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3 Keys to Creating Content that Gets Noticed

June 15, 2017 — Krisana Jaritsat

At the Northside Festival, Shutterstock, the stock photography company, sponsored master classes by experts in the technology, design and production industries addressing different facets of content. The sessions we attended were taught by Lauren Reddy, Director of Audience & Development of T Studio (of The New York Times), Theo Ernstsson, CEO of Alpha, and Jason Schickle and Jesekeena Hahn of Shutterstock. The main takeaway from the sessions was the importance of creating content that would truly add value to a user’s lives. While each speaker represented different vantage points, courtesy of the industry they were speaking on behalf of, it was unanimously agreed upon that content is the future of marketing.

1. Be useful Nowadays, as a consumer, we have our pick of options. Any product or service, no matter its obscurity or location, is within arm’s reach due to the advances in technology. As technology continues to impact and shape a consumer perception and loyalties, how is a brand supposed to stand out in its value proposition? By being consistently useful. Theo Ernstsson’s session, ‘How to Cut Through Bullshit to Create Great Products,’ proposes that experimentation and execution was the path to usefulness. He believes that by rapid iteration […]

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CBX @ Northside

June 14, 2017 — Krisana Jaritsat

This year, we sent a group of CBXers to the Northside Festival, the innovation-centric conference in Brooklyn. The sessions featured brands and speakers spanning industries in technology, food, media, entertainment and politics discussing a wide variety of topics from AI, entrepreneurship, President Trump & James Comey, Instagram, and feminism to name a few. Whether it was discussing how technology would advance society, the implications of scaled information or how to innovate to tell better stories, regardless of industry, the root of all discussions rounded back to two fundamental questions: What are we creating and who are we creating it for?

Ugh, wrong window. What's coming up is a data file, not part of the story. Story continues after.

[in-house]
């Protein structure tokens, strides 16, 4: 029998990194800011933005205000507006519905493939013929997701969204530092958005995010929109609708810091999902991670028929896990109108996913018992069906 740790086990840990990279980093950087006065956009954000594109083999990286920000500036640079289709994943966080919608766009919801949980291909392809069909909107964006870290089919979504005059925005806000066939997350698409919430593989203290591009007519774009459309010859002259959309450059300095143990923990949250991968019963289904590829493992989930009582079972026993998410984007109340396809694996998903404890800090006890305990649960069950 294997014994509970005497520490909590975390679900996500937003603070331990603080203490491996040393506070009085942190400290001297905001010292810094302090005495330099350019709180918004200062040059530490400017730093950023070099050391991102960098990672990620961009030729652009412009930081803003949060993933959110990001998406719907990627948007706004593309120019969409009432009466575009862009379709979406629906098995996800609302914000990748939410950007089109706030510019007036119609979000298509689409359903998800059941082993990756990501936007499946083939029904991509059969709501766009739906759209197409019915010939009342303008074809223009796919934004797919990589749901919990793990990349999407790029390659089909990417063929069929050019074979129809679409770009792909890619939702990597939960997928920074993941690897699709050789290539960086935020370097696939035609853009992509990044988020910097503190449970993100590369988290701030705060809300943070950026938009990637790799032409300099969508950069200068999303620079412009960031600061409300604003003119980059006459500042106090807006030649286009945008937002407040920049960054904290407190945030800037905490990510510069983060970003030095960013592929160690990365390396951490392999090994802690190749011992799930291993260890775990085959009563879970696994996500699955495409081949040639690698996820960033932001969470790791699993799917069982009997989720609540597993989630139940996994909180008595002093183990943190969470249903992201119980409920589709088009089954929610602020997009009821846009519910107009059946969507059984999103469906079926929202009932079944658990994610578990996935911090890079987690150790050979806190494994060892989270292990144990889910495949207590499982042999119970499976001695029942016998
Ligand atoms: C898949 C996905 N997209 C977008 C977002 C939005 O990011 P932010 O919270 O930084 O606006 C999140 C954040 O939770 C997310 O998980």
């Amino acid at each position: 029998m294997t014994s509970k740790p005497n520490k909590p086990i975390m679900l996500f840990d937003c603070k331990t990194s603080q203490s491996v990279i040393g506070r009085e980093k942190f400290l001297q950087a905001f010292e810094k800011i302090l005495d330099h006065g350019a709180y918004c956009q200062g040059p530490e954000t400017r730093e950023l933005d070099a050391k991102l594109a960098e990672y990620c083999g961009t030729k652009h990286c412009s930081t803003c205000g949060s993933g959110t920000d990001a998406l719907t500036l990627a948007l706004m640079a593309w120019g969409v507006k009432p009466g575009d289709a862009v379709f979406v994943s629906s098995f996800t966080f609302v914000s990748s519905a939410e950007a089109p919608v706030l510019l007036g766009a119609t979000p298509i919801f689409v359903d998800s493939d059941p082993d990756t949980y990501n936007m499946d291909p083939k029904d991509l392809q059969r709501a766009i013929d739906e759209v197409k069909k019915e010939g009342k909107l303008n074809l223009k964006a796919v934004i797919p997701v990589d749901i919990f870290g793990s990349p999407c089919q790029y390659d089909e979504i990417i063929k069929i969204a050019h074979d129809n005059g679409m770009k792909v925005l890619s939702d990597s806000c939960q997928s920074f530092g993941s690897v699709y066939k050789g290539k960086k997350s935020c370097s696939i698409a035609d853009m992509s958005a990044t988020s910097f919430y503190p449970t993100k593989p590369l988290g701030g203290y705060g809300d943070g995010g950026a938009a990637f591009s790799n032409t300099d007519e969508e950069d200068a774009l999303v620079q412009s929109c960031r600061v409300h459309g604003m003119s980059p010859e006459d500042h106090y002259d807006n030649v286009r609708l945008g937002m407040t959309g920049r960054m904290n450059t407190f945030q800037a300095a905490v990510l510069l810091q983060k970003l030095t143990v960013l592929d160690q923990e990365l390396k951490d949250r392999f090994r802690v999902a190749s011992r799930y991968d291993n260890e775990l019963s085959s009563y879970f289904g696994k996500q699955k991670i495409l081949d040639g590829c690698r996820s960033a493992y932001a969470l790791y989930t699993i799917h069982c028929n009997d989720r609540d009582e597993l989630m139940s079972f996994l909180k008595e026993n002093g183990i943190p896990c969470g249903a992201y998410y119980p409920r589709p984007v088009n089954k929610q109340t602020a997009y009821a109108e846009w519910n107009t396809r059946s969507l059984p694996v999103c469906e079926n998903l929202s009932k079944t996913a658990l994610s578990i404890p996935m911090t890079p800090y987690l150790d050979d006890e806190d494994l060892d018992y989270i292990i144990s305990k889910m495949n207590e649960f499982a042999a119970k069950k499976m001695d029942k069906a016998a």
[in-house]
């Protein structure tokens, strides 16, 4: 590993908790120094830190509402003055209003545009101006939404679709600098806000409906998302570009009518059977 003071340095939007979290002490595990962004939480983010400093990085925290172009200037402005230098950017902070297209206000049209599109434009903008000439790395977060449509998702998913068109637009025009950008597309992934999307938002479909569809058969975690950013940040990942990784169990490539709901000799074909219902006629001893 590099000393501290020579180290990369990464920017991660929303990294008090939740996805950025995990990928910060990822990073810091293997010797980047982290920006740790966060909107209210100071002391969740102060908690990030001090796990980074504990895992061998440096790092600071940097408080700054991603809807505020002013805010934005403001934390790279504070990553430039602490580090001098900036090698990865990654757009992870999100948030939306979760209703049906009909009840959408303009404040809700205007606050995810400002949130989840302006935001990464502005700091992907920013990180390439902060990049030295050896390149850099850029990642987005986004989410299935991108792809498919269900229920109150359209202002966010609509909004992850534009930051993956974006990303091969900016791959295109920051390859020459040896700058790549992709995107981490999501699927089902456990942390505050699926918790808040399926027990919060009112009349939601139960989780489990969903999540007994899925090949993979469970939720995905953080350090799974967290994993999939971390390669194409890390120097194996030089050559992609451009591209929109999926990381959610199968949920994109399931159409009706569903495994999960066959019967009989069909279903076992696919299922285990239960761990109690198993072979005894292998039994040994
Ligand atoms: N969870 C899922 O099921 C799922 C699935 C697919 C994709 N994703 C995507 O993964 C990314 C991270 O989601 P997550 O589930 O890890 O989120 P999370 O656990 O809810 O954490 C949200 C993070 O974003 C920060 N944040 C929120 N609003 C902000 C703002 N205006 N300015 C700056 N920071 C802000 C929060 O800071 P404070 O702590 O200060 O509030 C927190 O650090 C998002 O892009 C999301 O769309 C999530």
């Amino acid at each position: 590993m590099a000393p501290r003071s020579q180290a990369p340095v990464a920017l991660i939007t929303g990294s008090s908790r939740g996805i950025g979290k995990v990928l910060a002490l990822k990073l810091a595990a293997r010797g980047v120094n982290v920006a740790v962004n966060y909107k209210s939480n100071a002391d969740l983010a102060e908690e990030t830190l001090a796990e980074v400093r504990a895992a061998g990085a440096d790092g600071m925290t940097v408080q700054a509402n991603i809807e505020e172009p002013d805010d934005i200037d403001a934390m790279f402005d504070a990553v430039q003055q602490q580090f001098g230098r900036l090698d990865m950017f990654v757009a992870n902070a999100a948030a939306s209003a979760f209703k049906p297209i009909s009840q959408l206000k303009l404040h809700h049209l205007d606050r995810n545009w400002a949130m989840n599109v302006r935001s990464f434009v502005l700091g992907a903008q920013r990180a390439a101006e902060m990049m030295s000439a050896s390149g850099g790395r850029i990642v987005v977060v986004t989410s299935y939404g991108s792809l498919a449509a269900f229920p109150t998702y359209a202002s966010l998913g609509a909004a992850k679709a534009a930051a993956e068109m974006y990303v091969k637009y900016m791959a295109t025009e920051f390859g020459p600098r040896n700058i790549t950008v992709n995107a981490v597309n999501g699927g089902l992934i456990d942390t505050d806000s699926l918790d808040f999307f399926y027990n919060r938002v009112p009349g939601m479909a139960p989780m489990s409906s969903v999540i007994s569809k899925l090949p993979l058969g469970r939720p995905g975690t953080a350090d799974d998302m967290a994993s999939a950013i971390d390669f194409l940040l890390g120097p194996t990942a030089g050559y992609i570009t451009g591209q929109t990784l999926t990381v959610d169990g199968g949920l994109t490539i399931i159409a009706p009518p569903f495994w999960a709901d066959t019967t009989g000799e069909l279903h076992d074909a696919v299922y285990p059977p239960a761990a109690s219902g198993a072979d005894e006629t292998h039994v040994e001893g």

Our conclusion was this: As brands and agencies (and the people who shill for them) attempt to decipher how to operate in our changing times, both in business and society, it is clear that connection is what we are all seeking. At CBX, we pride ourselves in creating content, in various forms and delivered in various ways, with the belief that connecting to the lives of people is what matters most. In creating content made to share, inform, entertain and sell, we are informed and inspired by culture. It is when circumstances are uncertain, unclear, and sometimes even tumultuous, that […]

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Food for thought on the new FDA label

November 1, 2016 — admin

Big news, food manufacturers, the FDA is making changes to the nutrition facts label. All food manufacturers will be expected to comply with these changes by July 26, 2018.

What does this specifically mean for you? It means you’ll be:

– highlighting calories and servings, so consumers can make more informed food choices – indicating “added sugars” instead of just “sugars” – disclosing “per serving” and “per package” calorie and nutritional information (because who ever really follows the recommended “per serving” information anyway)

(as well as several other changes, but these three are the big ones)

A few suggestions for you to consider when making these changes:

1. Stay calm and be true to your brand

Remember it’s all about authenticity these days. Don’t try to reinvent your brand as something it’s not. Consumers buy your brand and love it for a reason. Continue to do what you do best – stay true to you.

2. Educate your consumers

Tell your consumers all the good stuff happening in your product. While many of the changes seem like doom and gloom (hello 45g of sugar in a 100% juice brand). There are a lot of great things to tell consumers about […]